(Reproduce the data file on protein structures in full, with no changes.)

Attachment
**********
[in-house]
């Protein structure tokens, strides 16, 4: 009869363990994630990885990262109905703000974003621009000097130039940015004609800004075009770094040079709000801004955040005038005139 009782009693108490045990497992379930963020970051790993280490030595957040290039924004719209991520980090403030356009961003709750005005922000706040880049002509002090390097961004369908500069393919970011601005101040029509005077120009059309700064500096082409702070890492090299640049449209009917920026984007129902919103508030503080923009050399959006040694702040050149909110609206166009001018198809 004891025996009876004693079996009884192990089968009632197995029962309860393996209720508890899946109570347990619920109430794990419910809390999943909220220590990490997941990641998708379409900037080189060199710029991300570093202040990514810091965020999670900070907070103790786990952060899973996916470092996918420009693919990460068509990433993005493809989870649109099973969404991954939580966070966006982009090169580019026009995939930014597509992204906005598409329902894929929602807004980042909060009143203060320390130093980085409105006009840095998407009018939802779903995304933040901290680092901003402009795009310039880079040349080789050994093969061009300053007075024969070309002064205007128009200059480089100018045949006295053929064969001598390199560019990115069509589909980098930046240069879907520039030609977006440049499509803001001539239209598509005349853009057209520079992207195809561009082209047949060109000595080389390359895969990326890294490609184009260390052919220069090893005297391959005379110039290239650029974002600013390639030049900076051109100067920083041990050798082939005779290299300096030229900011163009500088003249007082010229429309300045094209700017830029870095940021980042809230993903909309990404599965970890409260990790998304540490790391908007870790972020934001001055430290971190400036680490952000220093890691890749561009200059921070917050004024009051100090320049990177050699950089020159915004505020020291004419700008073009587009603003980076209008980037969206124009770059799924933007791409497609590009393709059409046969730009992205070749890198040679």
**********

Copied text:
[in-house]
């Protein structure tokens, strides 16, 4: 009869363990994630990885990262109905703000974003621009000097130039940015004609800004075009770094040079709000801004955040005038005139 009782009693108490045990497992379930963020970051790993280490030595957040290039924004719209991520980090403030356009961003709750005005922000706040880049002509002090390097961004369908500069393919970011601005101040029509005077120009059309700064500096082409702070890492090299640049449209009917920026984007129902919103508030503080923009050399959006040694702040050149909110609206166009001018198809 004891025996009876004693079996009884192990089968009632197995029962309860393996209720508890899946109570347990619920109430794990419910809390999943909220220590990490997941990641998708379409900037080189060199710029991300570093202040990514810091965020999670900070907070103790786990952060899973996916470092996918420009693919990460068509990433993005493809989870649109099973969404991954939580966070966006982009090169580019026009995939930014597509992204906005598409329902894929929602807004980042909060009143203060320390130093980085409105006009840095998407009018939802779903995304933040901290680092901003402009795009310039880079040349080789050994093969061009300053007075024969070309002064205007128009200059480089100018045949006295053929064969001598390199560019990115069509589909980098930046240069879907520039030609977006440049499509803001001539239209598509005349853009057209520079992207195809561009082209047949060109000595080389390359895969990326890294490609184009260390052919220069090893005297391959005379110039290239650029974002600013390639030049900076051109100067920083041990050798082939005779290299300096030229900011163009500088003249007082010229429309300045094209700017830029870095940021980042809230993903909309990404599965970890409260990790998304540490790391908007870790972020934001001055430290971190400036680490952000220093890691890749561009200059921070917050004024009051100090320049990177050699950089020159915004505020020291004419700008073009587009603003980076209008980037969206124009770059799924933007791409497609590009393709059409046969730009992205070749890198040679």